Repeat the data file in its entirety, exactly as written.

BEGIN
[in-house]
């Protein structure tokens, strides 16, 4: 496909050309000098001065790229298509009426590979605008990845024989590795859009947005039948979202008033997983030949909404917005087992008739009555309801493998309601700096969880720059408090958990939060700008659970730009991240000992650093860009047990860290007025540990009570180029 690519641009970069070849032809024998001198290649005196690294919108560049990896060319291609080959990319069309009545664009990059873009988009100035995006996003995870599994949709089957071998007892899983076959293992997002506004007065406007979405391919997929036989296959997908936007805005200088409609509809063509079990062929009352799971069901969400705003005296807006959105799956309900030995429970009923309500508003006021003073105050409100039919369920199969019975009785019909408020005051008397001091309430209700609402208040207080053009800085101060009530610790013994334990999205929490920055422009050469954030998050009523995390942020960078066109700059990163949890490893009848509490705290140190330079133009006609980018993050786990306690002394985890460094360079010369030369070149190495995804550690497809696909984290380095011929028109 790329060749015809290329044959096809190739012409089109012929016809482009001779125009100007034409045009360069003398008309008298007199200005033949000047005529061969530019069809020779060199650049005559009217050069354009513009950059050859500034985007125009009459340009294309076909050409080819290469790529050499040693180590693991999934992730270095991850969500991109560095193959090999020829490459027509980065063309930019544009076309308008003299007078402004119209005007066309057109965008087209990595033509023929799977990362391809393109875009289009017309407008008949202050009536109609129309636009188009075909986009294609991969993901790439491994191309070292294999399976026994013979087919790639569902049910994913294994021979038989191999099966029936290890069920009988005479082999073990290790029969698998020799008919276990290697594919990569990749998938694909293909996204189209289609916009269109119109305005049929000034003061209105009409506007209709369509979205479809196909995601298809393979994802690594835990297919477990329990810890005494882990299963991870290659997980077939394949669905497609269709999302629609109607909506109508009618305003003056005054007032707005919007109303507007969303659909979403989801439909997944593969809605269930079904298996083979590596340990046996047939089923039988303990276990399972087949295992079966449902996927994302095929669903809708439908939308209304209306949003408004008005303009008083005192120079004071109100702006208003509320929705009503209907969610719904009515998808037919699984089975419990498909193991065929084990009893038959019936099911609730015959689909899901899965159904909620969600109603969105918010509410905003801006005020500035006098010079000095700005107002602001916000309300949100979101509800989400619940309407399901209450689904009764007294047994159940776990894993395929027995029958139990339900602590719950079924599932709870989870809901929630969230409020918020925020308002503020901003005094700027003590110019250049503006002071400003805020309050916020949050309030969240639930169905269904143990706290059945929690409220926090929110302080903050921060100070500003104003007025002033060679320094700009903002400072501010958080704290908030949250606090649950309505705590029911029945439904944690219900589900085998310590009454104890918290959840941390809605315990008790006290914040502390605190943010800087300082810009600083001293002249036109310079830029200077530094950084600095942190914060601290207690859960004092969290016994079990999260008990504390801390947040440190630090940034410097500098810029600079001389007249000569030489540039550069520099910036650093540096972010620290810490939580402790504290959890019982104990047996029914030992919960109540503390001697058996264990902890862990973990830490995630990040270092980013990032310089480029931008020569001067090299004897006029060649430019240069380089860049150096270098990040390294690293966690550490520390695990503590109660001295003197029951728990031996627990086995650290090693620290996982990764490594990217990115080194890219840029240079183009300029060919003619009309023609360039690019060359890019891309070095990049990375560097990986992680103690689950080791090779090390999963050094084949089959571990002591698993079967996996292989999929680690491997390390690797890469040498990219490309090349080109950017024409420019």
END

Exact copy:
[in-house]
């Protein structure tokens, strides 16, 4: 496909050309000098001065790229298509009426590979605008990845024989590795859009947005039948979202008033997983030949909404917005087992008739009555309801493998309601700096969880720059408090958990939060700008659970730009991240000992650093860009047990860290007025540990009570180029 690519641009970069070849032809024998001198290649005196690294919108560049990896060319291609080959990319069309009545664009990059873009988009100035995006996003995870599994949709089957071998007892899983076959293992997002506004007065406007979405391919997929036989296959997908936007805005200088409609509809063509079990062929009352799971069901969400705003005296807006959105799956309900030995429970009923309500508003006021003073105050409100039919369920199969019975009785019909408020005051008397001091309430209700609402208040207080053009800085101060009530610790013994334990999205929490920055422009050469954030998050009523995390942020960078066109700059990163949890490893009848509490705290140190330079133009006609980018993050786990306690002394985890460094360079010369030369070149190495995804550690497809696909984290380095011929028109 790329060749015809290329044959096809190739012409089109012929016809482009001779125009100007034409045009360069003398008309008298007199200005033949000047005529061969530019069809020779060199650049005559009217050069354009513009950059050859500034985007125009009459340009294309076909050409080819290469790529050499040693180590693991999934992730270095991850969500991109560095193959090999020829490459027509980065063309930019544009076309308008003299007078402004119209005007066309057109965008087209990595033509023929799977990362391809393109875009289009017309407008008949202050009536109609129309636009188009075909986009294609991969993901790439491994191309070292294999399976026994013979087919790639569902049910994913294994021979038989191999099966029936290890069920009988005479082999073990290790029969698998020799008919276990290697594919990569990749998938694909293909996204189209289609916009269109119109305005049929000034003061209105009409506007209709369509979205479809196909995601298809393979994802690594835990297919477990329990810890005494882990299963991870290659997980077939394949669905497609269709999302629609109607909506109508009618305003003056005054007032707005919007109303507007969303659909979403989801439909997944593969809605269930079904298996083979590596340990046996047939089923039988303990276990399972087949295992079966449902996927994302095929669903809708439908939308209304209306949003408004008005303009008083005192120079004071109100702006208003509320929705009503209907969610719904009515998808037919699984089975419990498909193991065929084990009893038959019936099911609730015959689909899901899965159904909620969600109603969105918010509410905003801006005020500035006098010079000095700005107002602001916000309300949100979101509800989400619940309407399901209450689904009764007294047994159940776990894993395929027995029958139990339900602590719950079924599932709870989870809901929630969230409020918020925020308002503020901003005094700027003590110019250049503006002071400003805020309050916020949050309030969240639930169905269904143990706290059945929690409220926090929110302080903050921060100070500003104003007025002033060679320094700009903002400072501010958080704290908030949250606090649950309505705590029911029945439904944690219900589900085998310590009454104890918290959840941390809605315990008790006290914040502390605190943010800087300082810009600083001293002249036109310079830029200077530094950084600095942190914060601290207690859960004092969290016994079990999260008990504390801390947040440190630090940034410097500098810029600079001389007249000569030489540039550069520099910036650093540096972010620290810490939580402790504290959890019982104990047996029914030992919960109540503390001697058996264990902890862990973990830490995630990040270092980013990032310089480029931008020569001067090299004897006029060649430019240069380089860049150096270098990040390294690293966690550490520390695990503590109660001295003197029951728990031996627990086995650290090693620290996982990764490594990217990115080194890219840029240079183009300029060919003619009309023609360039690019060359890019891309070095990049990375560097990986992680103690689950080791090779090390999963050094084949089959571990002591698993079967996996292989999929680690491997390390690797890469040498990219490309090349080109950017024409420019």